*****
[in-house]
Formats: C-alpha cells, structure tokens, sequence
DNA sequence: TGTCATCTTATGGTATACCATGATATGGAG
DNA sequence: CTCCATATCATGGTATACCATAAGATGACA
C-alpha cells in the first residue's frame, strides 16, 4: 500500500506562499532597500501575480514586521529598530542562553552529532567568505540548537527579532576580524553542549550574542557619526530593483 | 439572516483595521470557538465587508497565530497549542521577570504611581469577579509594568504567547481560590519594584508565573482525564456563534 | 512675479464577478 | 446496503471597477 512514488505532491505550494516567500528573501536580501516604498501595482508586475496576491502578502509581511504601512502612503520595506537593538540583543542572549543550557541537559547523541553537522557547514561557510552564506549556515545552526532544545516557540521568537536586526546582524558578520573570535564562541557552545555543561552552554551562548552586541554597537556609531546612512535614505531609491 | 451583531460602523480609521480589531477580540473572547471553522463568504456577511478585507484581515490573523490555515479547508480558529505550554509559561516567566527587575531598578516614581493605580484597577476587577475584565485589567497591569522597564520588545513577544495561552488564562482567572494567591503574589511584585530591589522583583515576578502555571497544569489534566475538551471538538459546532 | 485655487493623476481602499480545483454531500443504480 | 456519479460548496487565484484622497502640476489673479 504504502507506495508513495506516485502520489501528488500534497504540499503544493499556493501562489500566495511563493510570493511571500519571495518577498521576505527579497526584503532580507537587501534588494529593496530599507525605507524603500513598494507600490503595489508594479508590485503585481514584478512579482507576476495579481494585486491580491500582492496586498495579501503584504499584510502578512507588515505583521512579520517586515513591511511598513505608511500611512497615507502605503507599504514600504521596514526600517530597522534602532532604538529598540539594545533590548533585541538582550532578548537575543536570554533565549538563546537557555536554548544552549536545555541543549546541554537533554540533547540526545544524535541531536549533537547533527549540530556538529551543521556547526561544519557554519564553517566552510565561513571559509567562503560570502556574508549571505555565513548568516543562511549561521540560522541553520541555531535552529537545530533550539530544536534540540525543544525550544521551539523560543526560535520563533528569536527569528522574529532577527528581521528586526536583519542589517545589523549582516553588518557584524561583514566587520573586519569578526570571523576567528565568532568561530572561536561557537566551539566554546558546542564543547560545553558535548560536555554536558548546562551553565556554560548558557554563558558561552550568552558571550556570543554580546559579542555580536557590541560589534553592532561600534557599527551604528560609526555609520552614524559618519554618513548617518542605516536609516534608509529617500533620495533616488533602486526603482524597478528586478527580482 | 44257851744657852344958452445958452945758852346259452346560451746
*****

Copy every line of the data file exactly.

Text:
[in-house]
Formats: C-alpha cells, structure tokens, sequence
DNA sequence: TGTCATCTTATGGTATACCATGATATGGAG
DNA sequence: CTCCATATCATGGTATACCATAAGATGACA
C-alpha cells in the first residue's frame, strides 16, 4: 500500500506562499532597500501575480514586521529598530542562553552529532567568505540548537527579532576580524553542549550574542557619526530593483 | 439572516483595521470557538465587508497565530497549542521577570504611581469577579509594568504567547481560590519594584508565573482525564456563534 | 512675479464577478 | 446496503471597477 512514488505532491505550494516567500528573501536580501516604498501595482508586475496576491502578502509581511504601512502612503520595506537593538540583543542572549543550557541537559547523541553537522557547514561557510552564506549556515545552526532544545516557540521568537536586526546582524558578520573570535564562541557552545555543561552552554551562548552586541554597537556609531546612512535614505531609491 | 451583531460602523480609521480589531477580540473572547471553522463568504456577511478585507484581515490573523490555515479547508480558529505550554509559561516567566527587575531598578516614581493605580484597577476587577475584565485589567497591569522597564520588545513577544495561552488564562482567572494567591503574589511584585530591589522583583515576578502555571497544569489534566475538551471538538459546532 | 485655487493623476481602499480545483454531500443504480 | 456519479460548496487565484484622497502640476489673479 504504502507506495508513495506516485502520489501528488500534497504540499503544493499556493501562489500566495511563493510570493511571500519571495518577498521576505527579497526584503532580507537587501534588494529593496530599507525605507524603500513598494507600490503595489508594479508590485503585481514584478512579482507576476495579481494585486491580491500582492496586498495579501503584504499584510502578512507588515505583521512579520517586515513591511511598513505608511500611512497615507502605503507599504514600504521596514526600517530597522534602532532604538529598540539594545533590548533585541538582550532578548537575543536570554533565549538563546537557555536554548544552549536545555541543549546541554537533554540533547540526545544524535541531536549533537547533527549540530556538529551543521556547526561544519557554519564553517566552510565561513571559509567562503560570502556574508549571505555565513548568516543562511549561521540560522541553520541555531535552529537545530533550539530544536534540540525543544525550544521551539523560543526560535520563533528569536527569528522574529532577527528581521528586526536583519542589517545589523549582516553588518557584524561583514566587520573586519569578526570571523576567528565568532568561530572561536561557537566551539566554546558546542564543547560545553558535548560536555554536558548546562551553565556554560548558557554563558558561552550568552558571550556570543554580546559579542555580536557590541560589534553592532561600534557599527551604528560609526555609520552614524559618519554618513548617518542605516536609516534608509529617500533620495533616488533602486526603482524597478528586478527580482 | 44257851744657852344958452445958452945758852346259452346560451746